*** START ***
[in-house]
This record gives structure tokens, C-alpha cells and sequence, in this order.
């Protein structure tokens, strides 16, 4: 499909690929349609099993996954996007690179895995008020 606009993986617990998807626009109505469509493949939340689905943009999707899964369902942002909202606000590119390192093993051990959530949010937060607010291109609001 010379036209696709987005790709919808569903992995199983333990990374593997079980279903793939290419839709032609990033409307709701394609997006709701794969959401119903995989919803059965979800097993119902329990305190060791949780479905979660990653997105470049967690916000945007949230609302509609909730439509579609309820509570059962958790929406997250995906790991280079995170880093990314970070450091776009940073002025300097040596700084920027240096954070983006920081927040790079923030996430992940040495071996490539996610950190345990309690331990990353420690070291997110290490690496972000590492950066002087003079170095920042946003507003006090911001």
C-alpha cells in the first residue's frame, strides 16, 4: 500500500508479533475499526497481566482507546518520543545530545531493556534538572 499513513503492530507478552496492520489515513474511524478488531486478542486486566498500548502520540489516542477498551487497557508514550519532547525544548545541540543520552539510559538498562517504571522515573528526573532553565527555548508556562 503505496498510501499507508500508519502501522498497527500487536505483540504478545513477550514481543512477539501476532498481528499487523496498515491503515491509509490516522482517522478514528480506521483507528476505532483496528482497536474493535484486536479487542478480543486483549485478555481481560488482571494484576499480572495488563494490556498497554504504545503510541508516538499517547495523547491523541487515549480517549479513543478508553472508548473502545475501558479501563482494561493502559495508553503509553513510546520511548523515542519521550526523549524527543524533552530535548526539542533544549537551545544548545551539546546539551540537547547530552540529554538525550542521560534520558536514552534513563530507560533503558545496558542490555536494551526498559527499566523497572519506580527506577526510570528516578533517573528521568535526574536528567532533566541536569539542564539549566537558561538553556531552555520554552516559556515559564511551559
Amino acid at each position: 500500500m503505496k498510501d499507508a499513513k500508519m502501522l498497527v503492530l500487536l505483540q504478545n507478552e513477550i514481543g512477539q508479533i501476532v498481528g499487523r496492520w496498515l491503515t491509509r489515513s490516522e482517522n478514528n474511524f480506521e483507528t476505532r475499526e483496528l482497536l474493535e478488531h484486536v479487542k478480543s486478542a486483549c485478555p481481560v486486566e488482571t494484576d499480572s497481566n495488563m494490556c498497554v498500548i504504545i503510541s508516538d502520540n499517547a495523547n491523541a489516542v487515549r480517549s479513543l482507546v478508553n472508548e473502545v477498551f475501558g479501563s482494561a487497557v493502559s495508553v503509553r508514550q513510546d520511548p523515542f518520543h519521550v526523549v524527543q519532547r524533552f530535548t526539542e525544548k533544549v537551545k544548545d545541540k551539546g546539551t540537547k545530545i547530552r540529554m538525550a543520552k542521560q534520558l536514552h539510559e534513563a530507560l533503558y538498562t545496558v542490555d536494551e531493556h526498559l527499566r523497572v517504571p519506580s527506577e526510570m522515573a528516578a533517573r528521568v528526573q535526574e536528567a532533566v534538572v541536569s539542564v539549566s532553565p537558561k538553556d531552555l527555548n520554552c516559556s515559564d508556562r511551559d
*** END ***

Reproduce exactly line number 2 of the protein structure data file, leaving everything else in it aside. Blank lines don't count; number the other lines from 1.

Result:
This record gives structure tokens, C-alpha cells and sequence, in this order.